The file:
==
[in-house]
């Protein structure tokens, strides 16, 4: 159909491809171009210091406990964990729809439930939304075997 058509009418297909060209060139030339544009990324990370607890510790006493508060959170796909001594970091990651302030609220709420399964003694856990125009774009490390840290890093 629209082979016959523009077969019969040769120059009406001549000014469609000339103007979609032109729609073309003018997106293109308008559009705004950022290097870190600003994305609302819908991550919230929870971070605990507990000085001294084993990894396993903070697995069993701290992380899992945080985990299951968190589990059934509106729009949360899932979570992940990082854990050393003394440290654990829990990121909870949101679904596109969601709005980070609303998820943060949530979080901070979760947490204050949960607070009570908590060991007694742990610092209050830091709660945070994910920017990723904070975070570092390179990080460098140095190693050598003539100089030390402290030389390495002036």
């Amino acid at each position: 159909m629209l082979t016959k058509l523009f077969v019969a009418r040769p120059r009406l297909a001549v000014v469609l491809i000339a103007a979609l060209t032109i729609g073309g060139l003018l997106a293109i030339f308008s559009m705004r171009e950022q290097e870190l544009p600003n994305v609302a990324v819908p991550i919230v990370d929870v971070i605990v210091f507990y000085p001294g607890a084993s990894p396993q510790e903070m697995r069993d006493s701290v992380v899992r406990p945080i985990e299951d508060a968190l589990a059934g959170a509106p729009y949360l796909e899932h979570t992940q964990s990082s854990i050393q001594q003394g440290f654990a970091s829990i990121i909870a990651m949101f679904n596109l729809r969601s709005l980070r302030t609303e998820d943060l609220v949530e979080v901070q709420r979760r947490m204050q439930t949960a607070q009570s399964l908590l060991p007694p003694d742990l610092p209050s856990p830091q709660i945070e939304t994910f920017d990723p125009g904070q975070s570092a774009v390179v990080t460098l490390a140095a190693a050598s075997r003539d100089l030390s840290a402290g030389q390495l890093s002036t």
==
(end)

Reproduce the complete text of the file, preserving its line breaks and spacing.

[in-house]
């Protein structure tokens, strides 16, 4: 159909491809171009210091406990964990729809439930939304075997 058509009418297909060209060139030339544009990324990370607890510790006493508060959170796909001594970091990651302030609220709420399964003694856990125009774009490390840290890093 629209082979016959523009077969019969040769120059009406001549000014469609000339103007979609032109729609073309003018997106293109308008559009705004950022290097870190600003994305609302819908991550919230929870971070605990507990000085001294084993990894396993903070697995069993701290992380899992945080985990299951968190589990059934509106729009949360899932979570992940990082854990050393003394440290654990829990990121909870949101679904596109969601709005980070609303998820943060949530979080901070979760947490204050949960607070009570908590060991007694742990610092209050830091709660945070994910920017990723904070975070570092390179990080460098140095190693050598003539100089030390402290030389390495002036």
């Amino acid at each position: 159909m629209l082979t016959k058509l523009f077969v019969a009418r040769p120059r009406l297909a001549v000014v469609l491809i000339a103007a979609l060209t032109i729609g073309g060139l003018l997106a293109i030339f308008s559009m705004r171009e950022q290097e870190l544009p600003n994305v609302a990324v819908p991550i919230v990370d929870v971070i605990v210091f507990y000085p001294g607890a084993s990894p396993q510790e903070m697995r069993d006493s701290v992380v899992r406990p945080i985990e299951d508060a968190l589990a059934g959170a509106p729009y949360l796909e899932h979570t992940q964990s990082s854990i050393q001594q003394g440290f654990a970091s829990i990121i909870a990651m949101f679904n596109l729809r969601s709005l980070r302030t609303e998820d943060l609220v949530e979080v901070q709420r979760r947490m204050q439930t949960a607070q009570s399964l908590l060991p007694p003694d742990l610092p209050s856990p830091q709660i945070e939304t994910f920017d990723p125009g904070q975070s570092a774009v390179v990080t460098l490390a140095a190693a050598s075997r003539d100089l030390s840290a402290g030389q390495l890093s002036t």